I've read a handful of Lafferty stories in the past few weeks that I haven't gotten to here. I don't feel as strongly about any of them as I do about the following, one of my favorite Lafferty stories so far.
Yesterday, I read "The Weirdest World."
It belongs to that small subsection of sf tales presenting a 'first contact' tale from the point of view of the non-human. This type of story is often humorous (Terry Bisson's "They're Made Out of Meat" was my first and still best exposure to this type of story.) It's definitely humorous here. [As an aside, here's a reminder to myself to look for a list of such stories. I'm sure I've read at least half a dozen. I'm just as sure that I can't remember any more titles!]
The narrator of "The Weirdest World" is grounded from his spaceship due to a case of space-ineptitude. It is only through "his" (the sex is questionable, I think) observations and his first meeting with some "giant grubs" that the reader becomes aware that the narrator is non-human. He is blob-shaped (I fail in every imagining.) The humans who find him are "giant grubs" who "travel upright on a bifurcated tail."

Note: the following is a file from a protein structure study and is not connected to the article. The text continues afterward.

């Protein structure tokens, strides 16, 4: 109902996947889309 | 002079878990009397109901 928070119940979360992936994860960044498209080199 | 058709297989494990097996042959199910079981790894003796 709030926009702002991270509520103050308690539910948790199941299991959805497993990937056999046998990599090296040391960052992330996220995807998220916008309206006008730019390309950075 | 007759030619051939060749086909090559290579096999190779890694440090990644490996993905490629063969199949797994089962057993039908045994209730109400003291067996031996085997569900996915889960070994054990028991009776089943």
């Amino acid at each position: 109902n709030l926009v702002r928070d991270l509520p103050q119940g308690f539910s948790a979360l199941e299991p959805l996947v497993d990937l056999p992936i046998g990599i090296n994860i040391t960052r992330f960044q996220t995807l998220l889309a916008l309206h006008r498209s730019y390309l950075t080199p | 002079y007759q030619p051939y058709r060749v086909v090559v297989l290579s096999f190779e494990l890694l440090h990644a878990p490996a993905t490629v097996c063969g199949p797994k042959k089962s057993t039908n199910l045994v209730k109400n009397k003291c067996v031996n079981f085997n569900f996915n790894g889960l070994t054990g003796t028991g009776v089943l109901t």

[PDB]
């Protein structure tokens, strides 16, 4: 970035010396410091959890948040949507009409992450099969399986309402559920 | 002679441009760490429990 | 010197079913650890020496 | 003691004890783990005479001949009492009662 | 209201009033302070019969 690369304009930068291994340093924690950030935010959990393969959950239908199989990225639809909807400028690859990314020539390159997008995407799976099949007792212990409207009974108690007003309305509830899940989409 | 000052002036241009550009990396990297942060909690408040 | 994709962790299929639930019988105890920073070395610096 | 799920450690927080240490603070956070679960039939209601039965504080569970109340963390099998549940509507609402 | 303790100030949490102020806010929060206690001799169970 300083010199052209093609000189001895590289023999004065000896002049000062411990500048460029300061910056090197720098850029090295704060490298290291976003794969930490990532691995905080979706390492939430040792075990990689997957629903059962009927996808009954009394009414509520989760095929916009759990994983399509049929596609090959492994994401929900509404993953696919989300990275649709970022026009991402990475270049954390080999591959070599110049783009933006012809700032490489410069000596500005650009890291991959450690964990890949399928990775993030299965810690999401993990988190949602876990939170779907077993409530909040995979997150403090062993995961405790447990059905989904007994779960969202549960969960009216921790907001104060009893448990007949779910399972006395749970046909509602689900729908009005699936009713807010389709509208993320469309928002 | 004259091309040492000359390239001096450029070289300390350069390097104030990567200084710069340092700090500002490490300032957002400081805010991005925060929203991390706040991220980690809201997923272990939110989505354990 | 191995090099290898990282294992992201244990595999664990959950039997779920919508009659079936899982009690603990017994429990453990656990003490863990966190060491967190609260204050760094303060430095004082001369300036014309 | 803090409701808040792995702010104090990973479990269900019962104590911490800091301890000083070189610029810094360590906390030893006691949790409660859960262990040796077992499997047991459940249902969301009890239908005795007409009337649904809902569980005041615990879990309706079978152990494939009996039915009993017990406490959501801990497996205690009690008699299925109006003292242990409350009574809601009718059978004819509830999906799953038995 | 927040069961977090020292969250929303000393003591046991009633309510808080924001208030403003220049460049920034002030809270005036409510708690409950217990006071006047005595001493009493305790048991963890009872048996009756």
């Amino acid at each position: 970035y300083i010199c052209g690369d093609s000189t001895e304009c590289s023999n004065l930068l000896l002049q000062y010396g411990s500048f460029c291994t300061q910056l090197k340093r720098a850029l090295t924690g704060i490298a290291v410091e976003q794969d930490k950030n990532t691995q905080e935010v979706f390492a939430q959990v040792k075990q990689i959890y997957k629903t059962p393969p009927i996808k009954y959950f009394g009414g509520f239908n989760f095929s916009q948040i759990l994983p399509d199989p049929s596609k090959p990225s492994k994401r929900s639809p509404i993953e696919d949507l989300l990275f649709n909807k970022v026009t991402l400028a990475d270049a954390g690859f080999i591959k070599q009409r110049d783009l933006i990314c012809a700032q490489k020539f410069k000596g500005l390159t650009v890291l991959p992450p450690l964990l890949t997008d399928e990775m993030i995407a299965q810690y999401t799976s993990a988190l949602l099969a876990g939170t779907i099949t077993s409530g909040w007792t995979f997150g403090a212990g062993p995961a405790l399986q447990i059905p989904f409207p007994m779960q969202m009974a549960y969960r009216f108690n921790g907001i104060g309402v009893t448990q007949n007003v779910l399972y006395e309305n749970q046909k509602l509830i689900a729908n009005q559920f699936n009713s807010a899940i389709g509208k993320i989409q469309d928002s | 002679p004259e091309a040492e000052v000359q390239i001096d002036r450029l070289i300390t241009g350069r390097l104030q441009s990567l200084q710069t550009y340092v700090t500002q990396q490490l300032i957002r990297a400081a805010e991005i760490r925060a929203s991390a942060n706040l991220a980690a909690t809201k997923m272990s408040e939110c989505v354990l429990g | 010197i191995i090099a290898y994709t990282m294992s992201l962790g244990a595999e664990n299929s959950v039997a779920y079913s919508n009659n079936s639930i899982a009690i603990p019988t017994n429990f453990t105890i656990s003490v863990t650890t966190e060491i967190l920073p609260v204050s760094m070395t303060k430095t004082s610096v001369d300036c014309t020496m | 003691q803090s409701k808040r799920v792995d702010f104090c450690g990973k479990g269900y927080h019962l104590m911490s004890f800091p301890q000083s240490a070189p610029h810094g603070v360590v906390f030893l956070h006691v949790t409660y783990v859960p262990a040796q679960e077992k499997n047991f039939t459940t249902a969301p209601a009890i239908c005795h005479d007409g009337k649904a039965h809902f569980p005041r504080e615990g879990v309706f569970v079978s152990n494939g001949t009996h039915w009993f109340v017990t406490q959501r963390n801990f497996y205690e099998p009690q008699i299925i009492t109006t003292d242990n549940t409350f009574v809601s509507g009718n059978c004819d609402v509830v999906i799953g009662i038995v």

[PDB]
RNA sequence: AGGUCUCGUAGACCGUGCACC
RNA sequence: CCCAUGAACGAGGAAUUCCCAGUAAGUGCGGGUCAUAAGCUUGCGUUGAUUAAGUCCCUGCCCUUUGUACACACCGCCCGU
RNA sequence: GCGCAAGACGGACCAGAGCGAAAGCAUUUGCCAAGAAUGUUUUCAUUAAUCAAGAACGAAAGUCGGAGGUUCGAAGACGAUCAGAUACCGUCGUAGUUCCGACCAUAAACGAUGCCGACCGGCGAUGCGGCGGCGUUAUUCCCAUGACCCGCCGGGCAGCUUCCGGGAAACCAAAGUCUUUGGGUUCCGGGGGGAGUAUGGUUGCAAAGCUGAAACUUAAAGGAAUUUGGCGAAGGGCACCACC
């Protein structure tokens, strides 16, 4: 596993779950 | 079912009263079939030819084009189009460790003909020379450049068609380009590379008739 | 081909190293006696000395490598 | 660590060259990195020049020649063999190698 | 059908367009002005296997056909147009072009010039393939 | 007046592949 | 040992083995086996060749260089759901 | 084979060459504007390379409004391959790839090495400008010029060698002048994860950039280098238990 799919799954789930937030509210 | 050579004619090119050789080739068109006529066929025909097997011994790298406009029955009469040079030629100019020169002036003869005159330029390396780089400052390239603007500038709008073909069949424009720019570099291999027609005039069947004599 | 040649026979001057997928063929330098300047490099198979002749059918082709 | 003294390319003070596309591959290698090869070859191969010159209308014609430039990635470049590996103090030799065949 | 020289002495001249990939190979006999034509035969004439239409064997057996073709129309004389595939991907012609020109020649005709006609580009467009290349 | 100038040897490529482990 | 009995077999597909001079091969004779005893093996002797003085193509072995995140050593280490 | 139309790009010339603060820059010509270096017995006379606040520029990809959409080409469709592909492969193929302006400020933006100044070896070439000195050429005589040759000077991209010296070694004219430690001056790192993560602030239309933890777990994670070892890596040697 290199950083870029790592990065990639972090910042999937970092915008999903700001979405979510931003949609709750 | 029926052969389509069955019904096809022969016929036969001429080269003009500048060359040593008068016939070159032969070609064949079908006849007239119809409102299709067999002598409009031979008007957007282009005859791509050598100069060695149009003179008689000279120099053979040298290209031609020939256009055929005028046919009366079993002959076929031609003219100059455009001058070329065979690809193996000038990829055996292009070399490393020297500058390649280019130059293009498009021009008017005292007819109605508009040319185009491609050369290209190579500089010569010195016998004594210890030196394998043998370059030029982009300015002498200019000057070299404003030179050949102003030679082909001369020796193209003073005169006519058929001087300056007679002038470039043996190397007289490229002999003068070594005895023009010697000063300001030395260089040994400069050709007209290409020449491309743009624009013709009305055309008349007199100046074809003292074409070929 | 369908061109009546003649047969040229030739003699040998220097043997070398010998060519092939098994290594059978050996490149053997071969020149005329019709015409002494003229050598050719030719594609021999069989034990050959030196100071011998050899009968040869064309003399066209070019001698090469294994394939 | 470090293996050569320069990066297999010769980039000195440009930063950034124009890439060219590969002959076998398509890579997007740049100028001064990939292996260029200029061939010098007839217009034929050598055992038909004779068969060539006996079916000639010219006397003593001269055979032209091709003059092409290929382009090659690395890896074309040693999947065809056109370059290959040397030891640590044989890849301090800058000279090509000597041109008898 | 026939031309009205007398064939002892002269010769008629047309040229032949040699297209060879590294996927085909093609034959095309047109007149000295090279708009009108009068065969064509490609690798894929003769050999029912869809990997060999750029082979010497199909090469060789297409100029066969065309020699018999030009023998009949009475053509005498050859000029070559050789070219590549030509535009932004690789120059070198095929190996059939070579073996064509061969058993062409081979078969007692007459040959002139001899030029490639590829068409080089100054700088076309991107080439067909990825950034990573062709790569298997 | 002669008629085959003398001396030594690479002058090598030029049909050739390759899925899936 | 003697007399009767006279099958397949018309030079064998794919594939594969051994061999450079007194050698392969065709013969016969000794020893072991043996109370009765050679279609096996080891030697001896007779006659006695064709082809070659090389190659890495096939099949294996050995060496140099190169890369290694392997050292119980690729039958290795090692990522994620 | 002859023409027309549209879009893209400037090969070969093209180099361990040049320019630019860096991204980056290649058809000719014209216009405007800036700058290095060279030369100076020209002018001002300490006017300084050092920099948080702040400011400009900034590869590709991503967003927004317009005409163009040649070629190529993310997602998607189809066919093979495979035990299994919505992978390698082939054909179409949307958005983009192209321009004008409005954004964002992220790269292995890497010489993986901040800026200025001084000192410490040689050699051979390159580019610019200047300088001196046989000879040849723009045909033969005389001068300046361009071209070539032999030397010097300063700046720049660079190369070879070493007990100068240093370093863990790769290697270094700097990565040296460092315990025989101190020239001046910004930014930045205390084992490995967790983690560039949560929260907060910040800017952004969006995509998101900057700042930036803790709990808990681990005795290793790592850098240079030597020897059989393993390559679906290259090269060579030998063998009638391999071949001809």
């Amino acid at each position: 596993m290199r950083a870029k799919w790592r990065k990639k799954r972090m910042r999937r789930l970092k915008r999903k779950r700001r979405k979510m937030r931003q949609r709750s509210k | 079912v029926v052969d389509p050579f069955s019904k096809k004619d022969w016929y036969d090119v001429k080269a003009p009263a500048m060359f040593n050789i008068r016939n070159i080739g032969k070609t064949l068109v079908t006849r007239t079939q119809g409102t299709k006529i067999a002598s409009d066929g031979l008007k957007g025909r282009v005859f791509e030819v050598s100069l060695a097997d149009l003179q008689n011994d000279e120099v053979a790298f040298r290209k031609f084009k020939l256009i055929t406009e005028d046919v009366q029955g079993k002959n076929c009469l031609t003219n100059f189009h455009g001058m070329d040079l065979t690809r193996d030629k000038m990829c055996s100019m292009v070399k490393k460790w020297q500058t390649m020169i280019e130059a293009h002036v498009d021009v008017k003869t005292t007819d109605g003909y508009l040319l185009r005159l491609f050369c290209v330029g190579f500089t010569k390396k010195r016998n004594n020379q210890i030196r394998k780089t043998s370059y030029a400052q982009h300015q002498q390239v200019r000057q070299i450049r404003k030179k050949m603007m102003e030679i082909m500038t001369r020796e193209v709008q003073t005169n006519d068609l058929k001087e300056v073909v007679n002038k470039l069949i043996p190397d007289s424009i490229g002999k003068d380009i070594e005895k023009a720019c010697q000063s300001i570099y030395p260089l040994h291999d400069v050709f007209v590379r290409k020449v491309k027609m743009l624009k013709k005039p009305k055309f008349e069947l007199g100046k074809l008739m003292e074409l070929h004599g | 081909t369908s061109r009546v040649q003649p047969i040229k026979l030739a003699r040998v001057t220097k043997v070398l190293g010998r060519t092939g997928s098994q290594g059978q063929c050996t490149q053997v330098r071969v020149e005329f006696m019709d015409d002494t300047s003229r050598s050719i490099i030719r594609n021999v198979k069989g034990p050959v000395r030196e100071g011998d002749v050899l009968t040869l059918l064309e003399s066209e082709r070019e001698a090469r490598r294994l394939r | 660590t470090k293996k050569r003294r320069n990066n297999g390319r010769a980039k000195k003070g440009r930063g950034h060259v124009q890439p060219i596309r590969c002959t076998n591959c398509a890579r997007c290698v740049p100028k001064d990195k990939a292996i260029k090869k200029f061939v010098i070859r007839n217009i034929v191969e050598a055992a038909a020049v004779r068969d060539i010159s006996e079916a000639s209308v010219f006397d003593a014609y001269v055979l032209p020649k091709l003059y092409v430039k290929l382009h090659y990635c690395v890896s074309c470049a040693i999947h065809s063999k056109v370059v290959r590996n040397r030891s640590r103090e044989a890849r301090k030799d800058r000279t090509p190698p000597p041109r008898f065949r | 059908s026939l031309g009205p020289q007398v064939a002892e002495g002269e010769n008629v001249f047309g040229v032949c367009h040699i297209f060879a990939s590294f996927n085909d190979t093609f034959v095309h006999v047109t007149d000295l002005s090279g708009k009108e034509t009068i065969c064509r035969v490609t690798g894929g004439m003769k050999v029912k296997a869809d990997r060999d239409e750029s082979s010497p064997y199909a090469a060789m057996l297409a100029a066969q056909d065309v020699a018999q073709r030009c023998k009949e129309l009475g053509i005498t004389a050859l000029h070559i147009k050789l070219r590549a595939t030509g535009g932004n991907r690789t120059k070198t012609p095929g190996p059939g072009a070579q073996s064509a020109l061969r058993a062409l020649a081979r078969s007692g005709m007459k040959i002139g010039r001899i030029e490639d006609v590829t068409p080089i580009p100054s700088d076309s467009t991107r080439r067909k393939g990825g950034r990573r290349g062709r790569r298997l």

As the blob interacts with his environment, he meets new friends, acquires wealth, falls in love, then loses it all. All in a few pages. The reversal at the end is both sad and funny. A snake curtly saying, "I wish I could get my indigestion back" is the pinnacle (nadir?) of black humor in this story, so very darkly funny.
The straight funniest moment comes earlier with Lafferty indulging in a bit of subtly off-color humor. He already clearly established that the blob keeps his head down below and his "tail" above. When the blob meets a nightclub singer, the following interaction occurs:
"I want to rub your head for good luck before I go on," she said.
"Thank you, Margaret," I replied, "but that is not my head."
There's plenty more to love about this story.
In its descriptions of "the weirdest world," we are forced to re-assess the mundane things we take for granted. Through this light-hearted lark of a story, the "sense of wonder" at the heart of sf beats strongly, renewing our own hearts to beat along. We look at our surroundings through new eyes, amazed at the world once more.